And yet, there hasn’t been much of a push toward VR from the real-money gambling industry. It does exist, although not in the US: In 2015, SlotsMillion introduced the first real-money VR casino to players in the UK. However, to the best of our knowledge, at Bonus, eight years later, it remains the only one in the world. The lack of imitators suggests that it hasn’t been a huge success.

Going by the most successful online casino products, what real-money players appear to want is an efficient interface to get to their game as quickly as possible. Simulating the physical space of a real casino might be visually impressive, but it’s less efficient than typing a slot title into a search box or scrolling through a menu. Meanwhile, players’ time spent admiring the scenery is time not spent gambling, and real money operators want to maximize the latter.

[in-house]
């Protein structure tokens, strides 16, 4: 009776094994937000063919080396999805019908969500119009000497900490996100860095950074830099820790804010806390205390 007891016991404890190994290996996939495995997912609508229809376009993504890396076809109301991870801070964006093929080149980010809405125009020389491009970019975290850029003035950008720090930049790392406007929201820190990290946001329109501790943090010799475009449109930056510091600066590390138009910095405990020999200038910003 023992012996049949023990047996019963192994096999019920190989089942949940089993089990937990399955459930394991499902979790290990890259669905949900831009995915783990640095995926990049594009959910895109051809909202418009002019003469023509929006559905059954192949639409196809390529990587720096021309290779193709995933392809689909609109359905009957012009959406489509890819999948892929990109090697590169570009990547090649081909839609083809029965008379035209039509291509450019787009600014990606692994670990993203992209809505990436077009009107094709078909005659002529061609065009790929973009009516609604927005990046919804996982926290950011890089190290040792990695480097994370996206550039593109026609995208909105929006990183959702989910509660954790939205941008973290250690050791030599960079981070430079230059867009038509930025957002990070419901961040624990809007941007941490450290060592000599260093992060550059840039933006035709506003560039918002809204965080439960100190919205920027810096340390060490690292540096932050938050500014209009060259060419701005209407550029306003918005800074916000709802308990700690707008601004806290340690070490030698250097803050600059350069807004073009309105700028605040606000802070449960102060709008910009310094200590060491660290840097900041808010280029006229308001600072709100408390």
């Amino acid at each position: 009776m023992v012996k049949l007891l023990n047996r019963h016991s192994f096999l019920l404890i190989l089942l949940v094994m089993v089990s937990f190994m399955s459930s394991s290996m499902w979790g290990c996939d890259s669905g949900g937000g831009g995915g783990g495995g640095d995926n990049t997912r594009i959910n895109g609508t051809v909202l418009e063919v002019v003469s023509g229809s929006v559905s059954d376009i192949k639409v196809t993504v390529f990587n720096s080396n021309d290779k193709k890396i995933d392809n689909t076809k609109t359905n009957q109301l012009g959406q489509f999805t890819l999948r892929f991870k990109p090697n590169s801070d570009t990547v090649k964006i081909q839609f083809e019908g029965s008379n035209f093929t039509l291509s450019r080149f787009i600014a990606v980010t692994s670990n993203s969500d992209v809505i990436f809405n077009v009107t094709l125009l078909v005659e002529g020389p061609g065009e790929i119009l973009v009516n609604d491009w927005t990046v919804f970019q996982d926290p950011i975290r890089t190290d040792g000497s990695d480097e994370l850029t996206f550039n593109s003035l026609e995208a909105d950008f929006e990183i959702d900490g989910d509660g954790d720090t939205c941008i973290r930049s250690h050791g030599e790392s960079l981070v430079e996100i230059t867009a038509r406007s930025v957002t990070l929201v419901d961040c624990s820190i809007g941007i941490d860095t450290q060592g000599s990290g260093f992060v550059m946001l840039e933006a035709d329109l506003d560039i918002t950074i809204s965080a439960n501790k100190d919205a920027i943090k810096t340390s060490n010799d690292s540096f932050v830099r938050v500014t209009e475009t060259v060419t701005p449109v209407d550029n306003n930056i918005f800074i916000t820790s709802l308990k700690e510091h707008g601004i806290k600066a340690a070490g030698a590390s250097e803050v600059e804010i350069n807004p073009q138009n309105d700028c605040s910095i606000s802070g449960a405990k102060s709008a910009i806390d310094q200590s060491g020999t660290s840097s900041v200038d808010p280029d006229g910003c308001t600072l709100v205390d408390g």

There’s also a matter of game selection. Conventional online casinos rely heavily on third-party developers for their content, and those developers don’t produce virtual reality games. The best US online casinos for real money have 1,000 or so games on offer. By contrast, SlotsMillion offers only about 40 of its own virtual reality slots, relying on non-VR games from those third-party companies to fill out the rest of its catalog.

So, perhaps the way to look at Vegas Infinite is as a VR experience elevated by the inclusion of simulated gambling. By contrast, a gambling experience elevated by VR would be a different sort of product and perhaps not one that many people want.

About the Author

Alex Weldon

Alex Weldon

Alex Weldon is an online gambling industry analyst with nearly ten years of experience. He currently serves as Casino News Managing Editor for Bonus.com, part of the Catena Media Network. Other gambling news sites he has contributed to include PlayUSA and Online Poker Report, and his writing has been cited in The Atlantic.